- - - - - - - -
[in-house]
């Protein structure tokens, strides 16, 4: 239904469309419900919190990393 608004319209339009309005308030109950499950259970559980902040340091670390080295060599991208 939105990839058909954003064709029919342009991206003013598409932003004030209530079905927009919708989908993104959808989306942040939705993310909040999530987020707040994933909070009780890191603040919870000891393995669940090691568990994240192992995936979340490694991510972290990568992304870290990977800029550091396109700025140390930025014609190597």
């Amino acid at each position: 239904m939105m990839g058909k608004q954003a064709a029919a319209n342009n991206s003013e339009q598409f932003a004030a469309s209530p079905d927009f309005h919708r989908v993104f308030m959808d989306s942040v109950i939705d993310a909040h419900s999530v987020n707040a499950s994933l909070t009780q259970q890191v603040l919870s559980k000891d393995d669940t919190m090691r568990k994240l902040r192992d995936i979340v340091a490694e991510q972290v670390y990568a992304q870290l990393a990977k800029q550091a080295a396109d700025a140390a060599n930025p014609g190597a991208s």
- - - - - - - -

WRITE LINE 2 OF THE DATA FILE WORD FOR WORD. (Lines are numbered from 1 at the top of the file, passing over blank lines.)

């Protein structure tokens, strides 16, 4: 239904469309419900919190990393 608004319209339009309005308030109950499950259970559980902040340091670390080295060599991208 939105990839058909954003064709029919342009991206003013598409932003004030209530079905927009919708989908993104959808989306942040939705993310909040999530987020707040994933909070009780890191603040919870000891393995669940090691568990994240192992995936979340490694991510972290990568992304870290990977800029550091396109700025140390930025014609190597």